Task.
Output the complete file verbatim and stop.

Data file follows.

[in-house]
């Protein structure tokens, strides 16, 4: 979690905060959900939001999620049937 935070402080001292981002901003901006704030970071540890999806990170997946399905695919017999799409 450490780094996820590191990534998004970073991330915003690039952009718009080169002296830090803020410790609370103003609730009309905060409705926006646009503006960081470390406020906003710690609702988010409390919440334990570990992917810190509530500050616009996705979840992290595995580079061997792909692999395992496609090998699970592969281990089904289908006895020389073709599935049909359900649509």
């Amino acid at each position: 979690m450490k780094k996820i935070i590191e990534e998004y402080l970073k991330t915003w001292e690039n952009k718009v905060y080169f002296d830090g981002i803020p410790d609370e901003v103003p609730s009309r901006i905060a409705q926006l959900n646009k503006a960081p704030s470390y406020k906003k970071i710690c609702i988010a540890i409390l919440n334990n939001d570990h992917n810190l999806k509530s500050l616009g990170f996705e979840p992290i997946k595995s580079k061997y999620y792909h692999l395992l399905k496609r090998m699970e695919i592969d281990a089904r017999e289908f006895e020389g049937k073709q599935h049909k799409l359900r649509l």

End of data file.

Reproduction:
[in-house]
């Protein structure tokens, strides 16, 4: 979690905060959900939001999620049937 935070402080001292981002901003901006704030970071540890999806990170997946399905695919017999799409 450490780094996820590191990534998004970073991330915003690039952009718009080169002296830090803020410790609370103003609730009309905060409705926006646009503006960081470390406020906003710690609702988010409390919440334990570990992917810190509530500050616009996705979840992290595995580079061997792909692999395992496609090998699970592969281990089904289908006895020389073709599935049909359900649509």
């Amino acid at each position: 979690m450490k780094k996820i935070i590191e990534e998004y402080l970073k991330t915003w001292e690039n952009k718009v905060y080169f002296d830090g981002i803020p410790d609370e901003v103003p609730s009309r901006i905060a409705q926006l959900n646009k503006a960081p704030s470390y406020k906003k970071i710690c609702i988010a540890i409390l919440n334990n939001d570990h992917n810190l999806k509530s500050l616009g990170f996705e979840p992290i997946k595995s580079k061997y999620y792909h692999l395992l399905k496609r090998m699970e695919i592969d281990a089904r017999e289908f006895e020389g049937k073709q599935h049909k799409l359900r649509l």